Washington’s elderly population has seen a significant increase in episodes of abuse. As determined by the Evergreen State’s Department of Social and Health Services and reported by K5 King-TV News, reports of abuse more than tripled during the years between 2012 and 2018. State health officials describe the current level of reported abuse as having reached “unprecedented levels.”
Individuals who cannot care for themselves and are age 60 or over fall into the category referred to as “vulnerable adults,” which also includes individuals age 18 and older with developmental disabilities. The year 2018 brought Washington State more than 60,000 vulnerable adult abuse reports; this represents a greater than 25% increase over the previous year.
Alarming statistics for seniors
The National Council for Aging notes that only about four out of every 100 cases of elder abuse actually get reported. The primary cause for the lack of reporting may be the inability or hesitancy of many seniors to communicate the abuse they experience. To stem the growing tide of exploitation, fraud and abuse affecting seniors, those who are close to them can help by remaining watchful for certain tell-tale warning signs.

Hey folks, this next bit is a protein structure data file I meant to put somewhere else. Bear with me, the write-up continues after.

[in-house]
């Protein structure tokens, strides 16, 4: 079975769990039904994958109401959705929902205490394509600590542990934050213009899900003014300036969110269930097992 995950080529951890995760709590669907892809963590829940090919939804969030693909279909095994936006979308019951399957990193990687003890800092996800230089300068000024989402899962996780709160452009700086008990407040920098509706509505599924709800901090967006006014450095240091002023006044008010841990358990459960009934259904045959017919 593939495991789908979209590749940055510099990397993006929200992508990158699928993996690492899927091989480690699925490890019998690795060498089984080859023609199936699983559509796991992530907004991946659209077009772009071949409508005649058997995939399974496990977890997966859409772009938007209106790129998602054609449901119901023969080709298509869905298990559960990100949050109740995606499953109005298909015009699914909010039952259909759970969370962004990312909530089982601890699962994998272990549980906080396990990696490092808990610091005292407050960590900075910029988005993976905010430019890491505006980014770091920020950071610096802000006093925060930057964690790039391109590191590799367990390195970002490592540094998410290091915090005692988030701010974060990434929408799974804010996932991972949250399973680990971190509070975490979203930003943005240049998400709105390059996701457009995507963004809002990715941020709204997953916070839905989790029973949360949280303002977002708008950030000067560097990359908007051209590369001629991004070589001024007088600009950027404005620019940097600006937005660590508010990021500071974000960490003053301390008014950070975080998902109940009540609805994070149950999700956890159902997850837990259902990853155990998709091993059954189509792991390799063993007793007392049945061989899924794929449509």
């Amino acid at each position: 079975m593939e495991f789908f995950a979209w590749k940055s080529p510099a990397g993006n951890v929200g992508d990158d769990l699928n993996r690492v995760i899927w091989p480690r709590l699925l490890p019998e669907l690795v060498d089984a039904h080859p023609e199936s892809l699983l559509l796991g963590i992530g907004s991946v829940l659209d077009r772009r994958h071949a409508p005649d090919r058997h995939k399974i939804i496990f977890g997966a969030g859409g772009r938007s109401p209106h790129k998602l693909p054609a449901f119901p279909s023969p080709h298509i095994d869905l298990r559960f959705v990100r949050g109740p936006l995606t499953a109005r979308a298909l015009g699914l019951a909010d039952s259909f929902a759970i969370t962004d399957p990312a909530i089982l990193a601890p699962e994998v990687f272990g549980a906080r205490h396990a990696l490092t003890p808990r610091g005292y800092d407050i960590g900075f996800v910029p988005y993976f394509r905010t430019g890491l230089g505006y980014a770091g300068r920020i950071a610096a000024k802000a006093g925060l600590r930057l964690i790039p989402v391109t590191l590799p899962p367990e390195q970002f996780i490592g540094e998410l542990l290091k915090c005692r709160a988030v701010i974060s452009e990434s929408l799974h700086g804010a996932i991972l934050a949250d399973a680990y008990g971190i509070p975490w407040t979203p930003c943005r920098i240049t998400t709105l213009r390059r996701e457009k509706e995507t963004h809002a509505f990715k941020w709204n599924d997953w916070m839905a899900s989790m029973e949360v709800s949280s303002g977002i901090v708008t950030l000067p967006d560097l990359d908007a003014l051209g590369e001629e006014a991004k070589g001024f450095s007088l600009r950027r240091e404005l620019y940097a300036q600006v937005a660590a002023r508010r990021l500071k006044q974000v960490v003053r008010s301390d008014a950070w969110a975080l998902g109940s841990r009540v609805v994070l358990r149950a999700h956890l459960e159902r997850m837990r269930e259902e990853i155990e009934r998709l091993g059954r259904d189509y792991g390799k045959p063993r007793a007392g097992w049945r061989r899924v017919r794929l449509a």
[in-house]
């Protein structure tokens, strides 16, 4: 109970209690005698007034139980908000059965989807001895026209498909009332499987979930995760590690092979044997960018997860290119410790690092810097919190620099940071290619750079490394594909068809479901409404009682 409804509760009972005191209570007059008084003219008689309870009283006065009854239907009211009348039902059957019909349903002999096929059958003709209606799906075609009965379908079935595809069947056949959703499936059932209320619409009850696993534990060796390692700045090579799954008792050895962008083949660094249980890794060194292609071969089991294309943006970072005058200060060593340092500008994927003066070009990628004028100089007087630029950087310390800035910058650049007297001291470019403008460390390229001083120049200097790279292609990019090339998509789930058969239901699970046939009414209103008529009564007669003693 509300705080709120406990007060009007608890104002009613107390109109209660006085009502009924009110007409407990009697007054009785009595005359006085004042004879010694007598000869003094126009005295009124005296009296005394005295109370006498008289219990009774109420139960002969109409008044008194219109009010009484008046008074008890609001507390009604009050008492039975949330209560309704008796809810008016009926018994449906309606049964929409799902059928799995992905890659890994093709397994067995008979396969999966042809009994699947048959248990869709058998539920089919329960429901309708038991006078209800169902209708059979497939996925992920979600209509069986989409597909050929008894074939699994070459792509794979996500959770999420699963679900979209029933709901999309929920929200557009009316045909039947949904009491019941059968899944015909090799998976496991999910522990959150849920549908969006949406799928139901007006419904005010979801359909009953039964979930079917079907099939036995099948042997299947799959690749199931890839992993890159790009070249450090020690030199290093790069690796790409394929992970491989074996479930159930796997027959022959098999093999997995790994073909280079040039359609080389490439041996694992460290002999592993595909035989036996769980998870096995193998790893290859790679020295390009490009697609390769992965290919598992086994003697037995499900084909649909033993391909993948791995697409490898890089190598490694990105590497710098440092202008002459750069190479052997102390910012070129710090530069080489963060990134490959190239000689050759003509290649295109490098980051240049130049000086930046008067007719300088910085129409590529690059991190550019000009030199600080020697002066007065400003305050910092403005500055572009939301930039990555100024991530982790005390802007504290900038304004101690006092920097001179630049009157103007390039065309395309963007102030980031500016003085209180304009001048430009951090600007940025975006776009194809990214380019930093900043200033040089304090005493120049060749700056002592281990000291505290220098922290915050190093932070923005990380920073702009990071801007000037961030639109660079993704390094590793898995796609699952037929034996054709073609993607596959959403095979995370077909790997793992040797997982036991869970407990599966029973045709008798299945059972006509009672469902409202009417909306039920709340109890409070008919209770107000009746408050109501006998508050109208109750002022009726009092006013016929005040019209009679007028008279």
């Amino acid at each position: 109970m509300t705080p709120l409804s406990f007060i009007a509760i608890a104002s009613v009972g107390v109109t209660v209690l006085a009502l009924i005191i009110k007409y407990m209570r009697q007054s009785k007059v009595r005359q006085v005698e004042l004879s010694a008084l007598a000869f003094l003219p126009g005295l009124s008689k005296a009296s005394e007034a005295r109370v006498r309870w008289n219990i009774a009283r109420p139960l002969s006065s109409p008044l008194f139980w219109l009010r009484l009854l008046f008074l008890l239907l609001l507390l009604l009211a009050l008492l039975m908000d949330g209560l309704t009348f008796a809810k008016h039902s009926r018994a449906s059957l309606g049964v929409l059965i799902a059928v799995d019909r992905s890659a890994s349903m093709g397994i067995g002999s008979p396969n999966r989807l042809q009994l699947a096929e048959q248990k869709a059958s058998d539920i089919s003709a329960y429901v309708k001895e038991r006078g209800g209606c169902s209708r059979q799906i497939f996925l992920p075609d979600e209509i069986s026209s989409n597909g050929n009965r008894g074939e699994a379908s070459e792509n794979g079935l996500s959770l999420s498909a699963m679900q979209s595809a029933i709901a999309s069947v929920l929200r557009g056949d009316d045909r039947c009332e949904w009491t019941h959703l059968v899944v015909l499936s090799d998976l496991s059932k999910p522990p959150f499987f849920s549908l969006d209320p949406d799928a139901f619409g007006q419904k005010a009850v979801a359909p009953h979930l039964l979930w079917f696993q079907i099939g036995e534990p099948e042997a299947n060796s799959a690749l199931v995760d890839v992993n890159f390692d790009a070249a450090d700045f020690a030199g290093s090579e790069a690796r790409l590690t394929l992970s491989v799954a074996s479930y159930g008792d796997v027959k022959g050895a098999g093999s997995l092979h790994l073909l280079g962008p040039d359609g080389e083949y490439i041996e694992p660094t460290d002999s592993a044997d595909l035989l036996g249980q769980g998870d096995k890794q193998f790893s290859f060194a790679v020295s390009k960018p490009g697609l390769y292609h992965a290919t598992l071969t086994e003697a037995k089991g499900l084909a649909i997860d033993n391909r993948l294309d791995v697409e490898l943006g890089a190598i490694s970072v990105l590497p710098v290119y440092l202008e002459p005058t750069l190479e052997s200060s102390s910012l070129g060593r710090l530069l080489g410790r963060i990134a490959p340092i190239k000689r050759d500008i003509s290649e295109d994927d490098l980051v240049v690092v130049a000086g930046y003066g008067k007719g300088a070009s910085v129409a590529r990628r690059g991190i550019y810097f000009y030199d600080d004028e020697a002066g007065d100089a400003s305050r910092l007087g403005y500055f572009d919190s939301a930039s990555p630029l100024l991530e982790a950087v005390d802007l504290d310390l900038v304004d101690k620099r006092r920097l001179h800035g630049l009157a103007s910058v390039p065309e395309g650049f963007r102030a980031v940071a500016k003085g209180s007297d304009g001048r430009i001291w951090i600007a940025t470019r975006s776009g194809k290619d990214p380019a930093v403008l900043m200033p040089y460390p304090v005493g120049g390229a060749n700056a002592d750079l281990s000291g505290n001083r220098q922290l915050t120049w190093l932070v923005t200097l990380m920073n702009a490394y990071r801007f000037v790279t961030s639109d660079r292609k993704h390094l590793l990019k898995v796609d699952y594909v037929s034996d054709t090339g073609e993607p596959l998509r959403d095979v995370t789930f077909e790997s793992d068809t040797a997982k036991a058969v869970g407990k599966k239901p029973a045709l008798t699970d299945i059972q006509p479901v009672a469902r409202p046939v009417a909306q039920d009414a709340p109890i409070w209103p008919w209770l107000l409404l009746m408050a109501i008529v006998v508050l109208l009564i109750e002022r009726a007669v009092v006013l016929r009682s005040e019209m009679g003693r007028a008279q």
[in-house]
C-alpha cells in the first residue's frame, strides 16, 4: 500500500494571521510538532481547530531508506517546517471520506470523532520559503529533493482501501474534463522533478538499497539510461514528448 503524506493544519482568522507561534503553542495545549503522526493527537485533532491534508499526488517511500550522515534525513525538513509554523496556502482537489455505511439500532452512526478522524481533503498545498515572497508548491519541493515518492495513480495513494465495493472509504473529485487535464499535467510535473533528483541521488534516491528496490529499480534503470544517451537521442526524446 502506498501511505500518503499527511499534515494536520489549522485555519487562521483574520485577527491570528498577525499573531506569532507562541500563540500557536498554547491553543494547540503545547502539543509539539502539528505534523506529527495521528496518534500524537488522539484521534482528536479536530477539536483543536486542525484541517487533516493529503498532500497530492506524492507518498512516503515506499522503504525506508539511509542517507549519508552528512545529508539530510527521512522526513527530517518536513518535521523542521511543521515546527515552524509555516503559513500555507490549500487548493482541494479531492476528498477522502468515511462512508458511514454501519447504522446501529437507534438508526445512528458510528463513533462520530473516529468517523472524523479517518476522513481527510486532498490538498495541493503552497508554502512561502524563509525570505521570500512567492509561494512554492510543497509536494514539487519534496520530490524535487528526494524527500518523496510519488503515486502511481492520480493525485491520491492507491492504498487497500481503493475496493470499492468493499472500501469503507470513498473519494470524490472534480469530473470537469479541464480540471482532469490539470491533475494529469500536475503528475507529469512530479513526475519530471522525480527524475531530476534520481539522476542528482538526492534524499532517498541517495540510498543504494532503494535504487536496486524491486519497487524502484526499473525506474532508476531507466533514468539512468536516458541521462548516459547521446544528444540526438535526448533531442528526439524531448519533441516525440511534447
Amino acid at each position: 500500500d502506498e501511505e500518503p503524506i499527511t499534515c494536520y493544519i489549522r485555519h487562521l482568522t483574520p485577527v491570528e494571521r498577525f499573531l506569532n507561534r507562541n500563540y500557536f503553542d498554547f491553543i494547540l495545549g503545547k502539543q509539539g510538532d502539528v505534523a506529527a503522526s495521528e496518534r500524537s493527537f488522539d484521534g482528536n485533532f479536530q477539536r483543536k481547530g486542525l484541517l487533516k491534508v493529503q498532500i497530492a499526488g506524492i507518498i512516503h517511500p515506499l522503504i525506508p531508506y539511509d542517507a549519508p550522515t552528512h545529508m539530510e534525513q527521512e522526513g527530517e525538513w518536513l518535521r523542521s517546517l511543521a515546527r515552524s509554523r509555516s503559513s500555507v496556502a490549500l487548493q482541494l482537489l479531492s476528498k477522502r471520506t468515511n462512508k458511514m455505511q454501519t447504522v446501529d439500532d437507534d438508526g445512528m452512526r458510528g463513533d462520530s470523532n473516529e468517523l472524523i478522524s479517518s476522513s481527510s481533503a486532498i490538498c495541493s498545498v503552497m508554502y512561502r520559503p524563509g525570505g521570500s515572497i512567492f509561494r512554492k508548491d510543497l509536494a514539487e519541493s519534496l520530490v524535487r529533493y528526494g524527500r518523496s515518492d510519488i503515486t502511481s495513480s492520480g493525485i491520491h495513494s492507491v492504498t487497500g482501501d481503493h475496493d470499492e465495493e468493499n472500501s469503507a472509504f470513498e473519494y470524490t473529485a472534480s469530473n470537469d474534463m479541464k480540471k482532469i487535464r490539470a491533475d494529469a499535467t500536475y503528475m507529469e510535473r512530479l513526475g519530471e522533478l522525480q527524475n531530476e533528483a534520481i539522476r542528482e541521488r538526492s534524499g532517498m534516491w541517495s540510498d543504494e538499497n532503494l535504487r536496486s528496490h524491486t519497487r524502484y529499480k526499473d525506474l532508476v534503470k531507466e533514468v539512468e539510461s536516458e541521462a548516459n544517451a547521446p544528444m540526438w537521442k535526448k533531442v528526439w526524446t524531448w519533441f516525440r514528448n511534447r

Warning signs of elder abuse
The Administration for Community Living, part of the U.S. Department of Health and Human Services, recommends that family members and friends look more closely when they notice changes in a senior’s lifestyle, demeanor or finances. Physical evidence such as bruises or abrasions may indicate physical abuse, while withdrawal and changes in mood could be a sign of emotional or financial abuse.
In-home or facility-based caregivers may also be a source of abuse for vulnerable adults. Forward-looking estate planning and guardianship administration may account for a significant difference in helping to ensure a senior family member’s freedom from abuse.